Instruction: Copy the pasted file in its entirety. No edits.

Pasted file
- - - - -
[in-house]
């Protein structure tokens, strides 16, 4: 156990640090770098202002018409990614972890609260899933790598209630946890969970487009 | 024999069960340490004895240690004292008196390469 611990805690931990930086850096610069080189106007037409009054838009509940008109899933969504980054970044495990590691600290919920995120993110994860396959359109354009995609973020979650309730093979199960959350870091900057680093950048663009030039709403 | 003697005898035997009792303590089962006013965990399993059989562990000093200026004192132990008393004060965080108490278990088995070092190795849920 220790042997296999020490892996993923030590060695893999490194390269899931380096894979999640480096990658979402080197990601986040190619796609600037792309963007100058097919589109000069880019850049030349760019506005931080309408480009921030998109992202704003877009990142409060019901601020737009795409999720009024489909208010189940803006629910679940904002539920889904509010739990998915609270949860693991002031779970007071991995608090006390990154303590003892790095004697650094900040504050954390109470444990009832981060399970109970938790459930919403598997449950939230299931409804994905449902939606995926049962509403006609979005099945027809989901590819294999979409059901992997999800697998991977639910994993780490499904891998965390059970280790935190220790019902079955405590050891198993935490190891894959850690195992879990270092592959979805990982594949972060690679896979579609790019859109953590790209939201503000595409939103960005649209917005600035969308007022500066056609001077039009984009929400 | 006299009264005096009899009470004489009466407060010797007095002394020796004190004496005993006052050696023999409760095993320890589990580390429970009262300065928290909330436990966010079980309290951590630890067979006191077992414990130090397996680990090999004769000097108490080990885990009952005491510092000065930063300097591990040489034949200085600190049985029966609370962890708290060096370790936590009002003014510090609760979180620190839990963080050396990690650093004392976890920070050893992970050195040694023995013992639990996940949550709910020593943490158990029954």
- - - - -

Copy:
[in-house]
């Protein structure tokens, strides 16, 4: 156990640090770098202002018409990614972890609260899933790598209630946890969970487009 | 024999069960340490004895240690004292008196390469 611990805690931990930086850096610069080189106007037409009054838009509940008109899933969504980054970044495990590691600290919920995120993110994860396959359109354009995609973020979650309730093979199960959350870091900057680093950048663009030039709403 | 003697005898035997009792303590089962006013965990399993059989562990000093200026004192132990008393004060965080108490278990088995070092190795849920 220790042997296999020490892996993923030590060695893999490194390269899931380096894979999640480096990658979402080197990601986040190619796609600037792309963007100058097919589109000069880019850049030349760019506005931080309408480009921030998109992202704003877009990142409060019901601020737009795409999720009024489909208010189940803006629910679940904002539920889904509010739990998915609270949860693991002031779970007071991995608090006390990154303590003892790095004697650094900040504050954390109470444990009832981060399970109970938790459930919403598997449950939230299931409804994905449902939606995926049962509403006609979005099945027809989901590819294999979409059901992997999800697998991977639910994993780490499904891998965390059970280790935190220790019902079955405590050891198993935490190891894959850690195992879990270092592959979805990982594949972060690679896979579609790019859109953590790209939201503000595409939103960005649209917005600035969308007022500066056609001077039009984009929400 | 006299009264005096009899009470004489009466407060010797007095002394020796004190004496005993006052050696023999409760095993320890589990580390429970009262300065928290909330436990966010079980309290951590630890067979006191077992414990130090397996680990090999004769000097108490080990885990009952005491510092000065930063300097591990040489034949200085600190049985029966609370962890708290060096370790936590009002003014510090609760979180620190839990963080050396990690650093004392976890920070050893992970050195040694023995013992639990996940949550709910020593943490158990029954």